August 2010 Retail Labor Index
Kronos released the newest Retail Labor Index data today. Following is a summary analysis from Dr. Robert Yerex, Chief Economist at Kronos.
The Kronos Retail Labor Index was up slightly for the month of July, to a level of 3.63. This means that out of 10,000 applicants, 363 are being hired. Both hirings and applications were down (seasonally adjusted) from June, with application rates continuing to show significant volatility, even after being seasonally adjusted.
Much of this is likely due to great uncertainty in the job market. Those that are unemployed often seek new work diligently for several months and then become frustrated and stop looking. Good news as to economic prospects will often bring these individuals back into the search for new positions. Meanwhile, when economic news is negative, those with jobs are less likely to seek other work. This has been reflected in the retention rate which has been positive for the last 24 months. When the retention rate is positive, it means that employees are more likely to stay on the job than they were the previous year.
Consumer spending remains well off the levels seen in mid-2008, and seems unlikely to return within the next several years. There are four important drivers for increasing consumer spending: withdrawals from savings; increases in real disposable income; realization of real capital gains on assets that are sold; and use of credit, primarily revolving consumer credit in the form of credit cards and lines of credit. Currently, the trends in all four of these are moving against increased spending: the savings rate is increasing; real disposable income has not shown a measurable increase in the past few years; asset values continue to decline; and total outstanding revolving consumer credit is at its lowest level since March 2006 and will likely continue to drop, possibly to levels not seen since the 1990s.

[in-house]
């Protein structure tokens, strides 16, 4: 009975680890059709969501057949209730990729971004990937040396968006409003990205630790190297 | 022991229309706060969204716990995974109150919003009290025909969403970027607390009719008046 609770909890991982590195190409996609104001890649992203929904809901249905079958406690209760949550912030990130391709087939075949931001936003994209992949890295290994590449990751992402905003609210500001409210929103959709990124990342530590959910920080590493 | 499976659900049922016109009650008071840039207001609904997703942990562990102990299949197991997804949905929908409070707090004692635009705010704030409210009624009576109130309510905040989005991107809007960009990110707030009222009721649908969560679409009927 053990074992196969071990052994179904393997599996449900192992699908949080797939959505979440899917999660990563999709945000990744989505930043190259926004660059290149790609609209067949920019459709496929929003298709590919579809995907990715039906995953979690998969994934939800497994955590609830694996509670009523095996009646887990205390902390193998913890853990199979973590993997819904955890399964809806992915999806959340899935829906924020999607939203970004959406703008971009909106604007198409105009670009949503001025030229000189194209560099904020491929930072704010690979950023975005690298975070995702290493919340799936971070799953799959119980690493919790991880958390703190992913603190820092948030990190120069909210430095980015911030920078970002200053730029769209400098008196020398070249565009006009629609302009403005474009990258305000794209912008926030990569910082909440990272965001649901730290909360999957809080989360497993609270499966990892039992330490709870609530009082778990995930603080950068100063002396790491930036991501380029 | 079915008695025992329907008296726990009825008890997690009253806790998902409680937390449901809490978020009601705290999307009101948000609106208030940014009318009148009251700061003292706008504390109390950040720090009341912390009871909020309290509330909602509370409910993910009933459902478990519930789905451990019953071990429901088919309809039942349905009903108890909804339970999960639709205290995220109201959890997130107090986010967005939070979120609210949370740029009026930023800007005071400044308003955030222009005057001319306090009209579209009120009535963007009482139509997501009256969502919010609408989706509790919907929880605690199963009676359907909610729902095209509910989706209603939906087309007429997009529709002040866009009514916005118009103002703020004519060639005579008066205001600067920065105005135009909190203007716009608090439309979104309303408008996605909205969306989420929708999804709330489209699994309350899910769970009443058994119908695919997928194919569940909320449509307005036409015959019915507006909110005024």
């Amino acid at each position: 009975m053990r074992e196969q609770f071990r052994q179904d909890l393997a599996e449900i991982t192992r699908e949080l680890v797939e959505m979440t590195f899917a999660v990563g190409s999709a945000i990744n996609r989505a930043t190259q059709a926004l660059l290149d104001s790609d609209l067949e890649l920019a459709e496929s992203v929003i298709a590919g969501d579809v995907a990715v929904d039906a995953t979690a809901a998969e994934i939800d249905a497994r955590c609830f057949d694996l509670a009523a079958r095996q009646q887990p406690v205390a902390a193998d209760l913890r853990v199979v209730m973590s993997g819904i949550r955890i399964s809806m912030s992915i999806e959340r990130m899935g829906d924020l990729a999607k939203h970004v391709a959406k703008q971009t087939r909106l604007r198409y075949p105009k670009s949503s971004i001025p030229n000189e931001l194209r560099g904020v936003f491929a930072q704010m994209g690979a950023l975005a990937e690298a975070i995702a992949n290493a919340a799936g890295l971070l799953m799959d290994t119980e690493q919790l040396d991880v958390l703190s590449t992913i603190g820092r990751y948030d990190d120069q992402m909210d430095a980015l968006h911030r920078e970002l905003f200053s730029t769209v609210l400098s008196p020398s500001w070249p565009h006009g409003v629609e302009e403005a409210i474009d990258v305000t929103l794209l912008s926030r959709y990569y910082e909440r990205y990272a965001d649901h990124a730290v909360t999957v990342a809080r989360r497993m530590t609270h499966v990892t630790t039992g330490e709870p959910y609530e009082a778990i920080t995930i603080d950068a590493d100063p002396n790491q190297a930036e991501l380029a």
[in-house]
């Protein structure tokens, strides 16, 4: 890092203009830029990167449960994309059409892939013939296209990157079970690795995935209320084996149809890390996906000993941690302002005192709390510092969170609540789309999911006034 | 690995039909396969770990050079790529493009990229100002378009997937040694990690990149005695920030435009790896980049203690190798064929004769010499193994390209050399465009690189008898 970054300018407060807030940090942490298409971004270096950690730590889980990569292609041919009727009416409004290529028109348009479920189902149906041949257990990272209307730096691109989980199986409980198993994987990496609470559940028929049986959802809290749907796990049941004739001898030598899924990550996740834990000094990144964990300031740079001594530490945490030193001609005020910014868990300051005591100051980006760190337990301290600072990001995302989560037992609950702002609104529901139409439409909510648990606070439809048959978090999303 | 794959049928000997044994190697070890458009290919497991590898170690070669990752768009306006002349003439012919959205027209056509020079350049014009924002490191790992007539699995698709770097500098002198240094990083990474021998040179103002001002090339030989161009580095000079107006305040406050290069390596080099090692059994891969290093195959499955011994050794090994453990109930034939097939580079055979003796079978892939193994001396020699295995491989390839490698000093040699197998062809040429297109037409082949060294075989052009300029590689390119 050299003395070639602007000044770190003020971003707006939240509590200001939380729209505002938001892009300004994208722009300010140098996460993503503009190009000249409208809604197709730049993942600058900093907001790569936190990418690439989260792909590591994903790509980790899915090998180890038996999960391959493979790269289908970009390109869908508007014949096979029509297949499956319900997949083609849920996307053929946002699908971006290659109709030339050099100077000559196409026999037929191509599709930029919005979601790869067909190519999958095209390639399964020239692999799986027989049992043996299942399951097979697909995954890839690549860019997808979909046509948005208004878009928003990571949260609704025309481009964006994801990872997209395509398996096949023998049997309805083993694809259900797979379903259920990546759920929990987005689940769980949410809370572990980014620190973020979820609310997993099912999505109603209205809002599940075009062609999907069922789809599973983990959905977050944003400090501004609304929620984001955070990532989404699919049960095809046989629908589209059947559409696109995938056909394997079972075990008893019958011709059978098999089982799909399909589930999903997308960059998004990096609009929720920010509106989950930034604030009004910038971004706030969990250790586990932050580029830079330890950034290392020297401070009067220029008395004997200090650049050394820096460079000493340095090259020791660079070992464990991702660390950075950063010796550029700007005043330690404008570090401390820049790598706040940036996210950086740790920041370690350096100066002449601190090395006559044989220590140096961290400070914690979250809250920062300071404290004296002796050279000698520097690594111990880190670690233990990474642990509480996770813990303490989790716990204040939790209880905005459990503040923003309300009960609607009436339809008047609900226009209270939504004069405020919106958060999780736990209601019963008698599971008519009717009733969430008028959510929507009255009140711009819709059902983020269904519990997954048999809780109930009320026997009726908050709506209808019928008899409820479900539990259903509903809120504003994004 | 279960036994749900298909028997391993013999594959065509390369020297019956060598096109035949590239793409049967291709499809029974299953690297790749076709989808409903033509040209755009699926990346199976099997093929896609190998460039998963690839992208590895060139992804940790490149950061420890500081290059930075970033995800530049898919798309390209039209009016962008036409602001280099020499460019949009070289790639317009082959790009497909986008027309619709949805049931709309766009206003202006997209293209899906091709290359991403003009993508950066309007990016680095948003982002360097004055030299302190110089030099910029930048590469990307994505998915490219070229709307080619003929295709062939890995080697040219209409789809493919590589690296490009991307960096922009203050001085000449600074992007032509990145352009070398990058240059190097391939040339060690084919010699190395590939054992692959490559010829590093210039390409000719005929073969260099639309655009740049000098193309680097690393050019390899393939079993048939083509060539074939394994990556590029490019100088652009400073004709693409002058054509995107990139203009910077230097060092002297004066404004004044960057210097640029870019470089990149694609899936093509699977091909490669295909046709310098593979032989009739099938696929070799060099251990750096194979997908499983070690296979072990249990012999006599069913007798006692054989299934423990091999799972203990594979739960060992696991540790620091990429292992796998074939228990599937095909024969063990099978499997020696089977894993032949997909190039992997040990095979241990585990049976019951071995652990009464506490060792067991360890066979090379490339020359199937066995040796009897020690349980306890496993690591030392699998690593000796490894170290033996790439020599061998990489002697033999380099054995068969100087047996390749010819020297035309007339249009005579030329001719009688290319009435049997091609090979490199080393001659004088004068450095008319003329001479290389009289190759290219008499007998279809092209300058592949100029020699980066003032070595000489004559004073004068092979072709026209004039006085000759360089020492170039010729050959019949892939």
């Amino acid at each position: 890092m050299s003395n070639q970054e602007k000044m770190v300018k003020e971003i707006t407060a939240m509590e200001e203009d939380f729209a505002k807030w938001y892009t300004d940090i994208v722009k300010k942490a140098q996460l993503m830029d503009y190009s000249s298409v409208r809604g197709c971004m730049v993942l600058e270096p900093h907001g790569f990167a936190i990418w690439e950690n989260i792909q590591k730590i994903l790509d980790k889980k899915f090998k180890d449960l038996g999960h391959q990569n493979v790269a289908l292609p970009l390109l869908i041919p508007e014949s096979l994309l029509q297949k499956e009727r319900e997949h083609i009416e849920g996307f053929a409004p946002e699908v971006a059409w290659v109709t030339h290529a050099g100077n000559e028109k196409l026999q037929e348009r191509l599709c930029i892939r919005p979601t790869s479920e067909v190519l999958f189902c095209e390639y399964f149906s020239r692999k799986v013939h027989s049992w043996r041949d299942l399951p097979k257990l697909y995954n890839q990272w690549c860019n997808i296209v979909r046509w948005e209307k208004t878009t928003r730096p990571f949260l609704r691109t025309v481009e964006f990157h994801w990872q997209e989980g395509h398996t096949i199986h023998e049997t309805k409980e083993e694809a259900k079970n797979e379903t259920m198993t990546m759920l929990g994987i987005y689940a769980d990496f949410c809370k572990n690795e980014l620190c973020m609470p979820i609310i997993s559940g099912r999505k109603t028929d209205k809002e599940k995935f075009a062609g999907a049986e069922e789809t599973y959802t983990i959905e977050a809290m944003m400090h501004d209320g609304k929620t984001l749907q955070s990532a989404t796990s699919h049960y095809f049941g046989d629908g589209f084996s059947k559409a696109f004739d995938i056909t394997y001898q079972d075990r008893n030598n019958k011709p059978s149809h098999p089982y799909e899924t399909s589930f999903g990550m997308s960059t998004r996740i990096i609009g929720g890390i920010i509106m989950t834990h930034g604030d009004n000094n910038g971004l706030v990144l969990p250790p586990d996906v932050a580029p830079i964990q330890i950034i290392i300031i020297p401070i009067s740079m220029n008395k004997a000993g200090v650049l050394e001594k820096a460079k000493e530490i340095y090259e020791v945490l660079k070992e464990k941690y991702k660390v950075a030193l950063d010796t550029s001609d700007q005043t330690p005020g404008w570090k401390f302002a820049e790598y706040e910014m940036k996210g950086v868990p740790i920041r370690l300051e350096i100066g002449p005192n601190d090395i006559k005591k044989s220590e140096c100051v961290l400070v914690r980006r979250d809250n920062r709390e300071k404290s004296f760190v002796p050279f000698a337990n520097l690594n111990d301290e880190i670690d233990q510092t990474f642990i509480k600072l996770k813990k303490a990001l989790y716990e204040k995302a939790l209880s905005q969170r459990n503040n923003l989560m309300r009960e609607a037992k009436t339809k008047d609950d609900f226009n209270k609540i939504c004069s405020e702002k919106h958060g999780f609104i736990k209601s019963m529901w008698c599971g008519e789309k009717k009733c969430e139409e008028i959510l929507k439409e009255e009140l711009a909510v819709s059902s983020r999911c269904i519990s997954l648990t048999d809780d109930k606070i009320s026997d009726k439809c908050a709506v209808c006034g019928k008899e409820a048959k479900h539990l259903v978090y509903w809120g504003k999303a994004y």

An additional important factor is consumer confidence, which also remains low. With all these factors dampening consumer spending and consumption, retailers are unlikely to increase hiring rates anytime soon.